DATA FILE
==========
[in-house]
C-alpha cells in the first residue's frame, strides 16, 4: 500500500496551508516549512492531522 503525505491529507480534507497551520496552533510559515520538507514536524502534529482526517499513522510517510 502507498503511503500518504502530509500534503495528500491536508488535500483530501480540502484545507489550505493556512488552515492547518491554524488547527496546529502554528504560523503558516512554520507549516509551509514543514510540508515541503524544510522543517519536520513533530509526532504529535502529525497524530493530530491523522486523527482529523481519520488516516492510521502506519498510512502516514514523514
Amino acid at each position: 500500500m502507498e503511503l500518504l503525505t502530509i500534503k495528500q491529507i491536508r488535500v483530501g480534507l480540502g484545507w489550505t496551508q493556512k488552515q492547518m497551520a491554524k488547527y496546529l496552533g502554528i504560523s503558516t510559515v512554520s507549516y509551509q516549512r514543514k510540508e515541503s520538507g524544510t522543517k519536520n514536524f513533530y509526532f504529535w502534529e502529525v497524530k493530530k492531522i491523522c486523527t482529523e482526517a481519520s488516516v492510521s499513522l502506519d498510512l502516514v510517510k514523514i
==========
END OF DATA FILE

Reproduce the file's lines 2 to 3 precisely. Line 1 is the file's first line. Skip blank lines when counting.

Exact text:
C-alpha cells in the first residue's frame, strides 16, 4: 500500500496551508516549512492531522 503525505491529507480534507497551520496552533510559515520538507514536524502534529482526517499513522510517510 502507498503511503500518504502530509500534503495528500491536508488535500483530501480540502484545507489550505493556512488552515492547518491554524488547527496546529502554528504560523503558516512554520507549516509551509514543514510540508515541503524544510522543517519536520513533530509526532504529535502529525497524530493530530491523522486523527482529523481519520488516516492510521502506519498510512502516514514523514
Amino acid at each position: 500500500m502507498e503511503l500518504l503525505t502530509i500534503k495528500q491529507i491536508r488535500v483530501g480534507l480540502g484545507w489550505t496551508q493556512k488552515q492547518m497551520a491554524k488547527y496546529l496552533g502554528i504560523s503558516t510559515v512554520s507549516y509551509q516549512r514543514k510540508e515541503s520538507g524544510t522543517k519536520n514536524f513533530y509526532f504529535w502534529e502529525v497524530k493530530k492531522i491523522c486523527t482529523e482526517a481519520s488516516v492510521s499513522l502506519d498510512l502516514v510517510k514523514i